Black Barbershops And Health Outreach

Providing health advice and blood pressure check-ups at barber shops is an effective way to help at-risk black men cut their chances of having a heart attack or stroke, researchers have found.

A group of African American men took part in a trial where trained pharmacists offered health checks while they were getting a trim. Two-thirds managed to reduce their high blood pressure down to healthy levels.

People from African or African Caribbean backgrounds in the UK and US are more likely than other groups to suffer from uncontrolled high blood pressure, and other conditions that increase their risk of dying younger.

Men are at greater risk, partly because they have less interaction with health services.

However, the results of the US trial suggest that providing blood pressure testing / advice away from the hospital and GP surgery can have major benefits.

“When we provide convenient and rigorous medical care to African American men by coming to them – in this case, having pharmacists deliver that care in barbershops – blood pressure can be controlled and lives can be saved,” said Dr Ronald Victor, associate director of the Smidt Heart Institute at Cedars-Sinai Medical Centre

Dr Victor is the lead author of the study, published today in the New England Journal of Medicine (NEJM), which also found a (smaller) benefit to having the barbers, without a pharmacist, promoting blood pressure health advice.

NHS Choices says the risk of high blood pressure also applies to some people of mixed-race African heritage. The exact reasons are unclear, but may be linked to a combination of diet, lifestyle, and differences in how the body stores fat.

In the past week, health watchdog the National Institute for Health and Care Excellence (NICE) recommended that millions more people be put on blood pressure drugs, to cut the burden of heart attacks and strokes.

The NEJM study recruited 319 African American men aged 35 to 79 who were regular customers at one of 52 black-owned barber shops across Los Angeles.

They all had a systolic blood pressure – the number value showing the pressure in their arteries as the heart contracts – above the level at which it begins to pose a serious risk of heart attack and stroke (140mmHg).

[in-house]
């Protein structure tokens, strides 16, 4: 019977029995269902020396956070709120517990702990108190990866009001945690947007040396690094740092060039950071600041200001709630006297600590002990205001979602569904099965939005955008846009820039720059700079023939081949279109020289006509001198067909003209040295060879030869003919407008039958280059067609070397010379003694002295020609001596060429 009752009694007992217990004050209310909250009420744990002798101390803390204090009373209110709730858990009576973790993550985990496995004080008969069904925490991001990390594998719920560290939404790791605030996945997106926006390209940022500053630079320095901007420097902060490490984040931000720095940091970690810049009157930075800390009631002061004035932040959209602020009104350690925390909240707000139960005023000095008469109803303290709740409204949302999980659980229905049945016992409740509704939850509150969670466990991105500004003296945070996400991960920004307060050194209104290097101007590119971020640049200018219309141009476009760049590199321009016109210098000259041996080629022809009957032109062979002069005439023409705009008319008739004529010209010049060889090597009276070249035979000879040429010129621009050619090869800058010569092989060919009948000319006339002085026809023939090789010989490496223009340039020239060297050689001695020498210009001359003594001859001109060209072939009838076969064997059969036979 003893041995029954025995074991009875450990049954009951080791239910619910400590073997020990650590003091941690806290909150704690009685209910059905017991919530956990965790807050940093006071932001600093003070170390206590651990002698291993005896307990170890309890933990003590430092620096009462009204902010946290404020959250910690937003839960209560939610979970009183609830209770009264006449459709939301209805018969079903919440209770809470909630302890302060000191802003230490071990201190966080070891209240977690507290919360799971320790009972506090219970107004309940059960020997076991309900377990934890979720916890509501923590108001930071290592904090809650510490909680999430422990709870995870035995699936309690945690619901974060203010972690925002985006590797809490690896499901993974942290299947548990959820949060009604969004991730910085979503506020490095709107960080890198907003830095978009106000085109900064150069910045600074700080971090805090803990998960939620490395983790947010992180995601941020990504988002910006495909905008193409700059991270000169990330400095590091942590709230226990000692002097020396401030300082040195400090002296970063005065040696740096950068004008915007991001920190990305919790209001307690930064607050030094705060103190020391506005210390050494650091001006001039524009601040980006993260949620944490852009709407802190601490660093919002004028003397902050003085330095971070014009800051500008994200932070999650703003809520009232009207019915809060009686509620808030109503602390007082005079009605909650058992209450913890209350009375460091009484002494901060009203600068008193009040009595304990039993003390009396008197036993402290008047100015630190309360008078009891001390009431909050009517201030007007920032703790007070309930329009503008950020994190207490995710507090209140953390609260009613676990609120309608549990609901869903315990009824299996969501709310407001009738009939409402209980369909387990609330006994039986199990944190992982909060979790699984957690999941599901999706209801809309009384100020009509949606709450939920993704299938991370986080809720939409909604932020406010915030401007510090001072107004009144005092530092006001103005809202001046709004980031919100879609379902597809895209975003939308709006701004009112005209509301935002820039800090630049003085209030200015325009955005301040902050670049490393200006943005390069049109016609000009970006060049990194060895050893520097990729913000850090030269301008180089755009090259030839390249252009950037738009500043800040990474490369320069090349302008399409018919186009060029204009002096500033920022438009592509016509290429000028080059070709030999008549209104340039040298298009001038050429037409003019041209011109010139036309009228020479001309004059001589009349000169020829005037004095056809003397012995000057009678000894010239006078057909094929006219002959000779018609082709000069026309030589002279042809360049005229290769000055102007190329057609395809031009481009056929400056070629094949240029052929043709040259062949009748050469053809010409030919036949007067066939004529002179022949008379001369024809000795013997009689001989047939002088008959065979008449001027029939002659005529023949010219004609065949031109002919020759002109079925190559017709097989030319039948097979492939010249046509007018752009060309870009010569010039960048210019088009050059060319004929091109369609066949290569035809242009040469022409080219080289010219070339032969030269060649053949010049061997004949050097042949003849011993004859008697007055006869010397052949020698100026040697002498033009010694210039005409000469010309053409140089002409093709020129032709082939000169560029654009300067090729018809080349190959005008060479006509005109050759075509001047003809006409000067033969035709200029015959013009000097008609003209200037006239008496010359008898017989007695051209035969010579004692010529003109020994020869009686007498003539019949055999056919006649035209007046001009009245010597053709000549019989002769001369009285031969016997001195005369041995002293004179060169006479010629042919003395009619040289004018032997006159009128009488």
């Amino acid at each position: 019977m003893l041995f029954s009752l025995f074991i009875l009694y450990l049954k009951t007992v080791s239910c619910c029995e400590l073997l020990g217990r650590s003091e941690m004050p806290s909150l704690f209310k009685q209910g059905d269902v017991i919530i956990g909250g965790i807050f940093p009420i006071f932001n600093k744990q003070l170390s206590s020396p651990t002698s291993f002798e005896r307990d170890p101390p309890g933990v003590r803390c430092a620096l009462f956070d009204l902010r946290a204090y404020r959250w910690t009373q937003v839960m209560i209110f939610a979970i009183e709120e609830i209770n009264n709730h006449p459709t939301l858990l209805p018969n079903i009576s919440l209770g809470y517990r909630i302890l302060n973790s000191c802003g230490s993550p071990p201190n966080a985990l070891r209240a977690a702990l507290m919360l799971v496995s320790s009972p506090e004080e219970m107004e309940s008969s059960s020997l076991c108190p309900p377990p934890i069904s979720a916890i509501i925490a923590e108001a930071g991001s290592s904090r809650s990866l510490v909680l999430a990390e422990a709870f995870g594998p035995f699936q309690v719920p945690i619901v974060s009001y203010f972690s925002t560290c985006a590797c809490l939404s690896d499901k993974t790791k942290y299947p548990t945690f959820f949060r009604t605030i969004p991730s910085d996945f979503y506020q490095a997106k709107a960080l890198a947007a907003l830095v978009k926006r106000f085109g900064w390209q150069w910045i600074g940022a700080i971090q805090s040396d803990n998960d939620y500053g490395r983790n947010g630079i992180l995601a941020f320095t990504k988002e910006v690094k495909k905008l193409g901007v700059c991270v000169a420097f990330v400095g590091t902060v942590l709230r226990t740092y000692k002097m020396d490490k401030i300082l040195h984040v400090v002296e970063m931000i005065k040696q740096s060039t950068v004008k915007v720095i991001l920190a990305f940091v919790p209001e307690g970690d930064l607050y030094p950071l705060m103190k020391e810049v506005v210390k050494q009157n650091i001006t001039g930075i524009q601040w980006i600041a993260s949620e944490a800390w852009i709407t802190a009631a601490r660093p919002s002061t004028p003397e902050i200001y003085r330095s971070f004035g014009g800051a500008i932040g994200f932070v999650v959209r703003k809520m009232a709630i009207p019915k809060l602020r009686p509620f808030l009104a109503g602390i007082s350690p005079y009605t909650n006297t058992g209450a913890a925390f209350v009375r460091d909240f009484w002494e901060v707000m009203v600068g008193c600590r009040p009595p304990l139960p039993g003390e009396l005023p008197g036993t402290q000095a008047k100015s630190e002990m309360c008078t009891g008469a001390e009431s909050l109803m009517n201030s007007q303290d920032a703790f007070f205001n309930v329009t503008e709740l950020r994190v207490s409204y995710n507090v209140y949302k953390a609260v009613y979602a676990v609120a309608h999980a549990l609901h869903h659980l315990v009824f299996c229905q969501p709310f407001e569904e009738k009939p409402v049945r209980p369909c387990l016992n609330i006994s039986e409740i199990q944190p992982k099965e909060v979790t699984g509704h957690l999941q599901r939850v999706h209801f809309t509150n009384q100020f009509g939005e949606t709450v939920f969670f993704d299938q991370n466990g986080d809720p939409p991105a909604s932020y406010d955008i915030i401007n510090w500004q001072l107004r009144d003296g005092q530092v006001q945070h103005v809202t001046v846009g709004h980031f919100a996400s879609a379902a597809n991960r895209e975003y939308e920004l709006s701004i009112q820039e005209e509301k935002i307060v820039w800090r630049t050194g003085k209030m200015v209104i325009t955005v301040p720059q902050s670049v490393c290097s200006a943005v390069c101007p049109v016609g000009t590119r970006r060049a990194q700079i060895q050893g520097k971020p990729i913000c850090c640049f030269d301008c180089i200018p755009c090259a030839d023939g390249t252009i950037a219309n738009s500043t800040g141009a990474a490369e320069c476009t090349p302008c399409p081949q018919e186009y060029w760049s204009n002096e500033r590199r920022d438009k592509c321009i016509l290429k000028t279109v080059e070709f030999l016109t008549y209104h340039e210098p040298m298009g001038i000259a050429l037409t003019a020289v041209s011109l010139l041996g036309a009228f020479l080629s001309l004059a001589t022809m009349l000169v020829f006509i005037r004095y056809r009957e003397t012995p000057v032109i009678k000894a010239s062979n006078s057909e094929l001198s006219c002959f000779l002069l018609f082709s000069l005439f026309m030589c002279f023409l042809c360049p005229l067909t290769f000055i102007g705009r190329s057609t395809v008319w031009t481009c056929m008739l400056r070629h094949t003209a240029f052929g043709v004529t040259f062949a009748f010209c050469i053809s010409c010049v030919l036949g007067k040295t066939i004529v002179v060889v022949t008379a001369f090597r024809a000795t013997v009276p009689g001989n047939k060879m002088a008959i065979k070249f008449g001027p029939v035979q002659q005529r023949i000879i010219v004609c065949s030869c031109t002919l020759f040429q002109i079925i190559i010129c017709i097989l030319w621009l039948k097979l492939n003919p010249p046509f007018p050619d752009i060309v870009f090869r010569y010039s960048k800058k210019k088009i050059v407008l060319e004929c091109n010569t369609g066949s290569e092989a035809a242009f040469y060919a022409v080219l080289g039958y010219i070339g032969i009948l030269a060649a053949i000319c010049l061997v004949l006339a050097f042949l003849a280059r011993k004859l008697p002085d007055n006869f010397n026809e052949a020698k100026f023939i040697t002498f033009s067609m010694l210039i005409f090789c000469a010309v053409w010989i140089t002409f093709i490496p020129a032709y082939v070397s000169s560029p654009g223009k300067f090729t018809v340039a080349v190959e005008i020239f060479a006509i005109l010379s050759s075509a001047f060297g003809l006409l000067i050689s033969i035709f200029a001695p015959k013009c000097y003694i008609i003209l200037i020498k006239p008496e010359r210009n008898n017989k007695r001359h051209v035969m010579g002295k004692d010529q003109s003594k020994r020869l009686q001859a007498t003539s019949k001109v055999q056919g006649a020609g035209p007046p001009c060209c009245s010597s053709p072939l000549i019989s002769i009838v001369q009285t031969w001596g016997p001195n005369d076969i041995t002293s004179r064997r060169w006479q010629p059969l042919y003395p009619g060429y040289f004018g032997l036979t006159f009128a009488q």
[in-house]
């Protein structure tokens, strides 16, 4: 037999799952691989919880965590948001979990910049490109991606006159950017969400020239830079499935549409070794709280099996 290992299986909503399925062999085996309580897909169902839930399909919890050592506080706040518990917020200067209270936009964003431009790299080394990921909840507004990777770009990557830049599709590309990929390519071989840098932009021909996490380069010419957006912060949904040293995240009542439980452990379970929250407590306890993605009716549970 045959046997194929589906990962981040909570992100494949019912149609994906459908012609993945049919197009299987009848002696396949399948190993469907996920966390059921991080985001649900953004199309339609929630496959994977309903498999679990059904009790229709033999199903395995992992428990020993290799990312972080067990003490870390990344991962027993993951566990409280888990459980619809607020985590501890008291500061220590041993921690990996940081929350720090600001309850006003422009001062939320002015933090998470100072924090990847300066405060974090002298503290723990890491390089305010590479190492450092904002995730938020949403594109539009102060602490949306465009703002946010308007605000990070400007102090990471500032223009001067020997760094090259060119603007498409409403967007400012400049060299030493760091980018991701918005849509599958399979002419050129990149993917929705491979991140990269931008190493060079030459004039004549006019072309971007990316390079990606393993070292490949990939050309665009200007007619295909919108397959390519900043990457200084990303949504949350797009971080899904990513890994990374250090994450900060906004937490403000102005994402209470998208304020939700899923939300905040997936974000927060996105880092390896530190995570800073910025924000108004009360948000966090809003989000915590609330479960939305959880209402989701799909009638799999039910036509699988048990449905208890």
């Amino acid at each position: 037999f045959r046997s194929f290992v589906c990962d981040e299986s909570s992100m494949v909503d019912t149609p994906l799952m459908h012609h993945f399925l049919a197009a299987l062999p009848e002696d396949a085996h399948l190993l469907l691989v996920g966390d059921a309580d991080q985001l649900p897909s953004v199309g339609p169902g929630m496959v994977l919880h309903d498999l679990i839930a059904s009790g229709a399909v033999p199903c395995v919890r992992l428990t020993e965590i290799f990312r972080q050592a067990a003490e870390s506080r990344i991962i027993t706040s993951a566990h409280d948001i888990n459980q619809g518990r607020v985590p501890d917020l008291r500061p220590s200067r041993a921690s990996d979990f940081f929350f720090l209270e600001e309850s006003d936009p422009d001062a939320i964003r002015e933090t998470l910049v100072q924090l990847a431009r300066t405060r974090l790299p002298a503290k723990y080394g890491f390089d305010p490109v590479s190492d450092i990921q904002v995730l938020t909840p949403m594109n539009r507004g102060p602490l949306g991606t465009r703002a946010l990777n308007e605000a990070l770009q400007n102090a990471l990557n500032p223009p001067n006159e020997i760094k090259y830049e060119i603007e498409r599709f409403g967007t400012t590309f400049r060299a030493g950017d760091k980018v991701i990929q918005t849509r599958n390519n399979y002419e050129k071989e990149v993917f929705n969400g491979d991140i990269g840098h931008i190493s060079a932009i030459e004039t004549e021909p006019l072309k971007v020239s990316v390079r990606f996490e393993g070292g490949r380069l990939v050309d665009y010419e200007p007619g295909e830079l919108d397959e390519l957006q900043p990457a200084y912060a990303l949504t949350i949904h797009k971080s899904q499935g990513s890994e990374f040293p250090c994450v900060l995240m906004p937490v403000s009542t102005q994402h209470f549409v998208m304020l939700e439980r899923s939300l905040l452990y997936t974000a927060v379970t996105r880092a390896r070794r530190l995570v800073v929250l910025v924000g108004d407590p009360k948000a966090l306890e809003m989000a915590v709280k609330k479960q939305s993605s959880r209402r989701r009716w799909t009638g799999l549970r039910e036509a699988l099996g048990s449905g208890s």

The men were randomly assigned to two different groups.

The first group were encouraged by their barbers to have a monthly meeting at the barbershop with a specially trained pharmacist, who could provide medication, monitor blood tests and keep their GP updated.

The second group were encouraged by their barbers to make lifestyle changes and to follow up with their GP about treatment for their high blood pressure.

“It’s the silent killer, and it has cost the lives and health of a lot of good men,” said Eric Muhammad, whose Inglewood shop, A New You Barbershop, participated in the study.

”It’s a no-brainer that black men are at the highest risk of high blood pressure,” he added.

The study showed how family and community networks can be better used in health interventions.

“A big takeaway from this study is to release the fears. We cannot fear what the doctor will tell us,” said Mr Muhammad, who is also a co-author of the study.

The location of the check-ups was seen as key to breaking down these fears.

“There is a different level of trust and respect that’s earned when you meet people where they are, instead of in a hospital or clinic,” said Adair Blyler, a pharmacist who treated patrons while they were in the barbershops.

“The rapport I’ve been able to establish with this group of patients has been unlike any other I’ve had in my professional career.”

This relationship between health professional and patient is also significant in managing long-term conditions like high blood pressure, and one of the reasons the intervention was so successful.

While 11.7 per cent of the men given advice by their barber alone were able to bring their blood pressure into a healthy range in the six-month trial, nearly two- thirds (64 per cent) in the pharmacist group got their blood pressure under control.

“This is a very significant effect for a hypertension trial of any kind,” said Dr Victor.

“Once you have hypertension, it requires a lifetime commitment to taking medications and making lifestyle changes. It is often challenging to get people who need blood pressure medication to take them, even as costs and side effects have gone down over the years.

“With this program, we have been able to overcome that barrier.”